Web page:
Ganly - October 14, at Castledermot, of consumption after a protracted illness, borne with Christian resignation, and in a full hope of a glorious resurrection, Annabelle BREDIN, aged 24 years, wife of the Rev Charles William Ganly, Rector of Castledermot.

SUDDEN DEATH. - On Wednesday, James LEDDY, a cooper by trade, fell dead in Cavan Market-house while coopering a firkin of butter. Disease of the heart was the cause of death.

ELECTION OF COMMISSIONERS. - On Monday last Messrs. HAGUE, John FEGAN, James MATTHEWS, M.D., James BRADY, John COSGROVE, and Charles STUART, were elected Commissioners for the town of Cavan, for the ensuing three years.


The public opening meeting of this Society will, we understand, be held on November 8th, when a very pleasant gathering is expected. The adoption of the annual report of the Society will be moved by the Rev. Wm. CREEK, M.A., rector of Kildallon, and seconded by the Rev. E. M. MOORE, of Killeshandra. After that there will be a magnificent series of dissolving views which the Society have procured from Dublin. They will consist of view of the East, Constantinople, Moscow, Egypt, and the Holy Land, &c., and at such a time as this cannot fail to be of the deepest interest. A descriptive lecture will accompany the views. On the whole we can assure those who will attend, that they will have a great treat in seeing such a splendid diorama of the land, towards which the eyes of the world are at present turned. The proceeds will be devoted to the Library fund.

Dublin, Wednesday

Sergeant, O'Brien, of the Royal Irish Constabulary, stationed at Crinken, a village near Bray, was shot dead in the police barrack this morning while eating his breakfast. The murderer, who is a sub-constable, has been but a short time in the service. Acting on some sudden impulse he raised his rifle and shot the unfortunate man through the heart. The Evening Mail gives the following account of the occurrence:-

This morning, at half-past nine o'clock, while at his breakfast, at the police station of Crinken, Sergeant O'Brien was shot dead, through the heart, by a sub-constable, who is in custody. O'Brien had been a long time in the service, and many years at Shankill, where he was much respected. This melancholy event has caused great excitement and regret in the neighbourhood. The belief is that the motive to the act was the fact of his having had occasion to report from time to time against the perpetrator as to his conduct in his police duties. Mr. Phineas RIAL and Mr. CALDBECK, J.P.'s, were promptly on the spot, and the necessary information were, no doubt, taken. Crinken police barrack is within a short distance of bray.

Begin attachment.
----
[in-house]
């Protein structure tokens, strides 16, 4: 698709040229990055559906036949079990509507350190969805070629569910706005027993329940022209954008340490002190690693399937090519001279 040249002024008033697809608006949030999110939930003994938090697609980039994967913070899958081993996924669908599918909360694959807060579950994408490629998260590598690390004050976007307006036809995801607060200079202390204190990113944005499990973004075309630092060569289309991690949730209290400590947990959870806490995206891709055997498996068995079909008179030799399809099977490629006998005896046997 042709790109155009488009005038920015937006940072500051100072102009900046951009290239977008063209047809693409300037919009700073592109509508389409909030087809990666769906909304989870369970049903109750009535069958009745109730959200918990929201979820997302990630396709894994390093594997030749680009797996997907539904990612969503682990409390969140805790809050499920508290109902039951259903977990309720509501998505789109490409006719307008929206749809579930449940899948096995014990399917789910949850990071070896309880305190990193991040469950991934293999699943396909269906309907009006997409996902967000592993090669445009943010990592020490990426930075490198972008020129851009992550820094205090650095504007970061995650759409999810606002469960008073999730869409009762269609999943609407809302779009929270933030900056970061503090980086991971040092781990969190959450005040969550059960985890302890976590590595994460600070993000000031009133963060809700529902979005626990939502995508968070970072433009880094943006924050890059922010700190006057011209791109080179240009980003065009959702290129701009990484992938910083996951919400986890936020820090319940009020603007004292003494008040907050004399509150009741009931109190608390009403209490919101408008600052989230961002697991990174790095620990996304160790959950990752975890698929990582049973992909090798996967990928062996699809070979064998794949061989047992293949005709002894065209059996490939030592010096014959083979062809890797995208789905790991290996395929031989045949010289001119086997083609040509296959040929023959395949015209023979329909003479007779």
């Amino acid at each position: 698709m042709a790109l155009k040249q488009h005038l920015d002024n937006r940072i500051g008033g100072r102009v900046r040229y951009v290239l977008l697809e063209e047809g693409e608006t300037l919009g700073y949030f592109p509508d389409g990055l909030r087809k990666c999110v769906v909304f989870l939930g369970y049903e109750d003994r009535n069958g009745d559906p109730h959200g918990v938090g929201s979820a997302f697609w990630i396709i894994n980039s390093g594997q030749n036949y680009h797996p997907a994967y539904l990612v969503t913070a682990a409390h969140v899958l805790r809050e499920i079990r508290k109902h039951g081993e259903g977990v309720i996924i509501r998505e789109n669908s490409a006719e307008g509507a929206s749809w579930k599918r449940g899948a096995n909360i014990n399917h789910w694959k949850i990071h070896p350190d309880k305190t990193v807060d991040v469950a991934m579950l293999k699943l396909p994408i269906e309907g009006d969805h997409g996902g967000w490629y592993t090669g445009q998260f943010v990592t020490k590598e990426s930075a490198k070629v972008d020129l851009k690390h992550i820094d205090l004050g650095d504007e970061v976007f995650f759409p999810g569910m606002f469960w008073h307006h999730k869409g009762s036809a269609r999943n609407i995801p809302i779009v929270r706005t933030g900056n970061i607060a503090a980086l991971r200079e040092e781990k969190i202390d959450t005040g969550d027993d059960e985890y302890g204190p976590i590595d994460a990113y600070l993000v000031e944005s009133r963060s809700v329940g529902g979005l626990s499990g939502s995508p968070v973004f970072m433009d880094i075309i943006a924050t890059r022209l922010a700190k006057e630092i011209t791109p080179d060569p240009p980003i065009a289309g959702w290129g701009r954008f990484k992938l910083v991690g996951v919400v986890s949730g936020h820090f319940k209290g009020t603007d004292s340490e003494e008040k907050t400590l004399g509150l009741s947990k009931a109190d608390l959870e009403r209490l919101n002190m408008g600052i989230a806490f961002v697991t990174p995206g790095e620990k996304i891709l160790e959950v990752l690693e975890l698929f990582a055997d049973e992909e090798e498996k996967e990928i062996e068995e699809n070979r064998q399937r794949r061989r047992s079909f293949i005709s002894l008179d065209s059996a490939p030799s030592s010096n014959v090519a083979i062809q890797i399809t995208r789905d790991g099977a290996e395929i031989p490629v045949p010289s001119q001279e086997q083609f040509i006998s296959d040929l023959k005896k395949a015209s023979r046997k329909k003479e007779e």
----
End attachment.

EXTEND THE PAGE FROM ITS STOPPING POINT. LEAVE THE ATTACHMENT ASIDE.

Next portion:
The dreadful act was instantaneously committed - the unfortunate victim not having an instant's warning, or the chance of making any attempt to escape from the murderer. The gun which was fired was deliberately taken down by him from the rack in which it had been placed, and immediately directed to the breast of O'Brien and discharged.

Dublin, Wednesday Night.

Sub-Constable Patrick KAVANAGH, who shot Constable O'Brien this morning at Bray, has been fully committed for trial on a charge of wilful murder. He has been lodged in Kilmainham Jail, and will be tried at the next commission in Green-street. The murdered constable was several years in the force, and took an active part in the suppression of the Fenian movement. He had reported Kavanagh for some breaches of discipline. The barrack at which it occurred is Tilleystown, and not Crinkis.

(Before J. J. BENNISON, Esq., and J. T. DILLON, Esq., R.M.)


Constable FEIGHERY summoned Alex M'ALISTER for committing an assault in Mr. Richard SURPLUS's public house.
Fined 2 s. 6d. and costs.

The Queen, at the prosecution of Peter KEARNS v. Michael HASSARD for assaulting him at Munlough.
Defendant said complainant told lies to a girl and that was the cause of the row.
Sent to gaol for a month.


Head-Constable PHELAN summoned James MAGUIRE for being drunk on the 14th inst.
Fined 5s. and costs.

Sub-Constable DOUGLAS summoned same defendant for being drunk on the 15th inst.
Fined 5s. and costs.

Head Constable Phelan summoned Francis HAMILTON for being drunk on the 17th inst.
Fined 2s. 6d. and costs.

Constable FEIGHERY summoned John M'TEAGUE for being drunk on the 29th September.
Fined 10s. and costs.

Same v. Francis M'MANUS for a similar offence.
Fined 2s. 6d. and costs.

Sub-Constable CANTILLON summoned Thos. ROSS for being drunk on the 29th of September.
Fined 2s. 6d. and costs.

Sub-Constable Douglas summoned Peter REILLY for being drunk on the 8th inst.
Fined 5s. and costs.


Constable Feighery summoned James MAGUIRE for desecrating the Sabbath day by digging potatoes.
Defendant said he was only digging his dinner after coming from the chapel.
The Constable said defendant told him it was for pigs he was digging the potatoes.
Fined 2s. 6d. and costs.


Constable ANDREWS summoned James Campbell for allowing his goats to wander on the public road.
Fined 6d. and costs.
Same v. Larry GILLAN for allowing his pig to wander on the public road.